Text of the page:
Collecting stuff is generally the bit I like most about my job. That’s probably why I’ve got a bit over excited about the new acquisitions we’ve made related to synthetic biology – from no other than Tom Knight widely described as the “father” of the discipline.
Synthetic biology is research that combines biology and engineering. Sounds like genetic engineering by another name? Well yes, but it goes much further. It looks to create new biological functions not found in nature, designing them according to engineering principles. Some see the field as the ultimate achievement of knowledge, citing the engineer-mantra of American physicist Richard Feynman, “What I cannot create, I do not understand”.
Now like a lot of biotech, synthetic biology isn’t particularly easy to collect or represent through objects – as it’s the biology that’s interesting and most of the ‘stuff’ used in research is entirely indistinguishable from other biological equipment e.g. micropipettes and microwells.
What we’ve acquired are a number of iGEM kits – hardware consisting of standardised biological components known as BioBricks™ . Students competing in iGEM are sent these kits to engineer new applications. Check out some of the former winner’s projects: Arsenic Biodetector, Bactoblood, E. Chromi.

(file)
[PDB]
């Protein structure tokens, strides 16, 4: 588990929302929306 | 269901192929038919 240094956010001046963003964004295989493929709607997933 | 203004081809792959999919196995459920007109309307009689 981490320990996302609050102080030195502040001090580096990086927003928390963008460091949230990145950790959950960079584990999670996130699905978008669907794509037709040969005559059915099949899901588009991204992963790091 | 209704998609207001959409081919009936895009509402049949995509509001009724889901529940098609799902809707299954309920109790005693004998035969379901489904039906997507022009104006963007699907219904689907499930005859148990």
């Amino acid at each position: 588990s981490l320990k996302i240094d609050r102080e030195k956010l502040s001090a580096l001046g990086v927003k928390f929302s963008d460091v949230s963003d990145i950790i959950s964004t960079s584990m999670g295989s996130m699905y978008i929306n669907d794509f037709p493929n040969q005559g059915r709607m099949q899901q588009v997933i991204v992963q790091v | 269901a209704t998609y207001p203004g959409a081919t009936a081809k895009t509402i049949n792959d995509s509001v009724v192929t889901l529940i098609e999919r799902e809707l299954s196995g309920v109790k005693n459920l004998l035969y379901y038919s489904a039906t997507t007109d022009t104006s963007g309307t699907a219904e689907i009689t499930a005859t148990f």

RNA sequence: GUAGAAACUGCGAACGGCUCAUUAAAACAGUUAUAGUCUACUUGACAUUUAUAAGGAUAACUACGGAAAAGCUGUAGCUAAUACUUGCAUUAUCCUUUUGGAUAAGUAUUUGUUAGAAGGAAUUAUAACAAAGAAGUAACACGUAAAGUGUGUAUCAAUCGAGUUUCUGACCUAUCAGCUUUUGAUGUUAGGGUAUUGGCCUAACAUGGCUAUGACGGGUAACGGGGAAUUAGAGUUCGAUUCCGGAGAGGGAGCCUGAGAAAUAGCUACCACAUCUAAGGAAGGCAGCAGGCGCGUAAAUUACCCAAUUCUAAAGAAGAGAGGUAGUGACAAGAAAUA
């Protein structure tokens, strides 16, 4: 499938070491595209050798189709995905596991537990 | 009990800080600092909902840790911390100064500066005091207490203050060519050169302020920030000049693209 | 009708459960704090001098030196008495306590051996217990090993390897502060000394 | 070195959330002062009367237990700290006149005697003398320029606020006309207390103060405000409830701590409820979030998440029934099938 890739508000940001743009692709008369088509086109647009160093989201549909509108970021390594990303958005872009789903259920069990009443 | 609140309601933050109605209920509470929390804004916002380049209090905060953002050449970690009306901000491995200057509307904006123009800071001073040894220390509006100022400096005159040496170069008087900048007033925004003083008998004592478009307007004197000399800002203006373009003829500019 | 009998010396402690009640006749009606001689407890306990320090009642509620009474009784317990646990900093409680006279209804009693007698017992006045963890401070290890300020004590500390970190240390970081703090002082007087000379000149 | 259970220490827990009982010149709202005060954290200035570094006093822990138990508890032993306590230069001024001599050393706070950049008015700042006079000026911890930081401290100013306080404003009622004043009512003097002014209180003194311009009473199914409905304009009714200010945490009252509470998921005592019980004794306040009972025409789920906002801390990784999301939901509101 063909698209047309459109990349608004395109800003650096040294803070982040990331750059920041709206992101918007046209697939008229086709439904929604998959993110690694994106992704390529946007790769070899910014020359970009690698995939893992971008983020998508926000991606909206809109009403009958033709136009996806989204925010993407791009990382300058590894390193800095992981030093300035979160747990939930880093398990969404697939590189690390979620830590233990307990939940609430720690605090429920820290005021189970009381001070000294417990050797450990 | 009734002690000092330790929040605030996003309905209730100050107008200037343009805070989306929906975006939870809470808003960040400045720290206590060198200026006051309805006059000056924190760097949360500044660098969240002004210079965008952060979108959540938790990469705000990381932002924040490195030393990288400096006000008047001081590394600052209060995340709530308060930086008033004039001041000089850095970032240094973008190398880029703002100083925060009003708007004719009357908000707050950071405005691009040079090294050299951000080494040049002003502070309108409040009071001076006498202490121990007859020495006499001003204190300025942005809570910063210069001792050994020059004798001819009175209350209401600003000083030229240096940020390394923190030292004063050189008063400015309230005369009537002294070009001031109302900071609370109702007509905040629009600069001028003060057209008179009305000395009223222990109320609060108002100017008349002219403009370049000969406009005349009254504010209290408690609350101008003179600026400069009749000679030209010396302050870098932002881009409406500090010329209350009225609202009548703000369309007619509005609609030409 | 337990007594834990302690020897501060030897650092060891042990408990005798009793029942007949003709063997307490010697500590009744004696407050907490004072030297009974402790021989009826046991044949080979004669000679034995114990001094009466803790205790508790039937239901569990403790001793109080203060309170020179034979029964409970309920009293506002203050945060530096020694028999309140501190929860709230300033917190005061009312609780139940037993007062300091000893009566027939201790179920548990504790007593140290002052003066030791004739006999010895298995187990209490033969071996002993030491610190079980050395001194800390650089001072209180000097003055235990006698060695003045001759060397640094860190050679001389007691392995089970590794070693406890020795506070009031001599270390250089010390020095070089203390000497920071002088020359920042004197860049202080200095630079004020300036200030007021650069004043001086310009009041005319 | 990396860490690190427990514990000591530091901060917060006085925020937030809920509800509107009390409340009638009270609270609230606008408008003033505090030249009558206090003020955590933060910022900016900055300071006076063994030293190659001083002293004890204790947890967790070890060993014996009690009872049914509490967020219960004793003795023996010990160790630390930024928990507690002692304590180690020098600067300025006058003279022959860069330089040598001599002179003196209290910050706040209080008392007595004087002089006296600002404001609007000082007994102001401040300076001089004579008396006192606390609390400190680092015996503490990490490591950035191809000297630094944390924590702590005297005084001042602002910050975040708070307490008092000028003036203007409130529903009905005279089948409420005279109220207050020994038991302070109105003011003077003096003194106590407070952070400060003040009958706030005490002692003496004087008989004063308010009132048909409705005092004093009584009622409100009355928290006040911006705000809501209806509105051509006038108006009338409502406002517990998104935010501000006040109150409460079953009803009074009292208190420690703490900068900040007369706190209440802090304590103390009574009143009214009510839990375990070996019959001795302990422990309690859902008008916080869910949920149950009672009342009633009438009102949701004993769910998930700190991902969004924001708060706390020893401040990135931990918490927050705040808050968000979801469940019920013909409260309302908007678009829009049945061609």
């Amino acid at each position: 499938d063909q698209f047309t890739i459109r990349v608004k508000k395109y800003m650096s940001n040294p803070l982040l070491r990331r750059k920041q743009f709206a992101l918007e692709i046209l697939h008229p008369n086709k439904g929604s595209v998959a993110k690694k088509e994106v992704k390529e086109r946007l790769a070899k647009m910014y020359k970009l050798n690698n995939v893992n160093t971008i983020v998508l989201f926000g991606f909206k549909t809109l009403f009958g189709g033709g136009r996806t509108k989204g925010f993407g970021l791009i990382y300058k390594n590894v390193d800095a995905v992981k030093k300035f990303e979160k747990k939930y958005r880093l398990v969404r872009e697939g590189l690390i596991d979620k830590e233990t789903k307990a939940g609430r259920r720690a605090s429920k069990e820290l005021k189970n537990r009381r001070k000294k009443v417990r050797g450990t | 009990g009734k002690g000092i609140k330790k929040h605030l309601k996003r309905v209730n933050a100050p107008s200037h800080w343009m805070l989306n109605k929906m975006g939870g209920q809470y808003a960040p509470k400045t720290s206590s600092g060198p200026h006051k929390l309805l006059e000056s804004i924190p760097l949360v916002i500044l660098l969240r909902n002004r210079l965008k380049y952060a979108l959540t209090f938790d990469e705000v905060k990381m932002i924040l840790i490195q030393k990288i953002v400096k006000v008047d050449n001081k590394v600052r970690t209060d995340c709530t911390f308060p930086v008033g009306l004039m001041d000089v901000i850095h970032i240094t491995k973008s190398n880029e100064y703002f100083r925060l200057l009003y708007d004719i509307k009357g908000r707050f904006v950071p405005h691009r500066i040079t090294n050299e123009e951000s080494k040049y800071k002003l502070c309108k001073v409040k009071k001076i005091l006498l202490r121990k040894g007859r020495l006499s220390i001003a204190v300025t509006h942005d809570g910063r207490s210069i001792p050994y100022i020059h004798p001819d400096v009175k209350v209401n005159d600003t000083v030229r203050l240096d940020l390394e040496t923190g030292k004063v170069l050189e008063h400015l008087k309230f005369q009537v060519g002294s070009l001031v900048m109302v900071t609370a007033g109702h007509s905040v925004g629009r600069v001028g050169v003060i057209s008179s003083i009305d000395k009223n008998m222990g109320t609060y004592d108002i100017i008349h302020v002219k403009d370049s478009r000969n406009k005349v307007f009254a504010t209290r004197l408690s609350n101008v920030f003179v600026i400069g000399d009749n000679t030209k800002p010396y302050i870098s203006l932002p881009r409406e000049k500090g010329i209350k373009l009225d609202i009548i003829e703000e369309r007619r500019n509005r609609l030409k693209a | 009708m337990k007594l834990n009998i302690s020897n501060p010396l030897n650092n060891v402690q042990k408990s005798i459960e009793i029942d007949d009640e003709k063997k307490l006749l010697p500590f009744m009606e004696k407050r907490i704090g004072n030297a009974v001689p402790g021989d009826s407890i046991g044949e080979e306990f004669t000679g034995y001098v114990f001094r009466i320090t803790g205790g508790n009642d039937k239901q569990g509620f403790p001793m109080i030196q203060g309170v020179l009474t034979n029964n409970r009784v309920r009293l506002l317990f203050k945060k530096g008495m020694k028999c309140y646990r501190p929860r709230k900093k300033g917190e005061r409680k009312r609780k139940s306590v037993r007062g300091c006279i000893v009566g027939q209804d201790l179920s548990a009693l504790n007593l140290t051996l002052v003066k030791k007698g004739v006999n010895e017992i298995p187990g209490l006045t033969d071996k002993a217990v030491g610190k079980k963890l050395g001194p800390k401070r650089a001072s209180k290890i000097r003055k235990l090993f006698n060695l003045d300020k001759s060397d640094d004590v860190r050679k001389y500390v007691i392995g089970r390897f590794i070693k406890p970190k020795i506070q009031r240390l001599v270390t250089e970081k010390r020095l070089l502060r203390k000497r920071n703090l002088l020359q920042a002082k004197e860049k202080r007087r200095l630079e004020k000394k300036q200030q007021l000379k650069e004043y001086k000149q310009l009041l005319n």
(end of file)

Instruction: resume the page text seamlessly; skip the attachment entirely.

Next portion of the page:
The origin of these objects and the idea for BioBricks™ is rather curious. They didn’t emerge from biology – but from computer science. Tom Knight was a senior researcher at MIT’s Computer Science and Artificial Intelligence Laboratory. Tom became interested in the potential for using biochemistry to overcome the impending limitations of computer transistors.
From aliquots to paper based DNA to microwells – the kits show the technological change and sheer complexity of distributing biological components to teams competing around the globe.
Suggestions for other synthetic biology stuff we could collect gratefully received!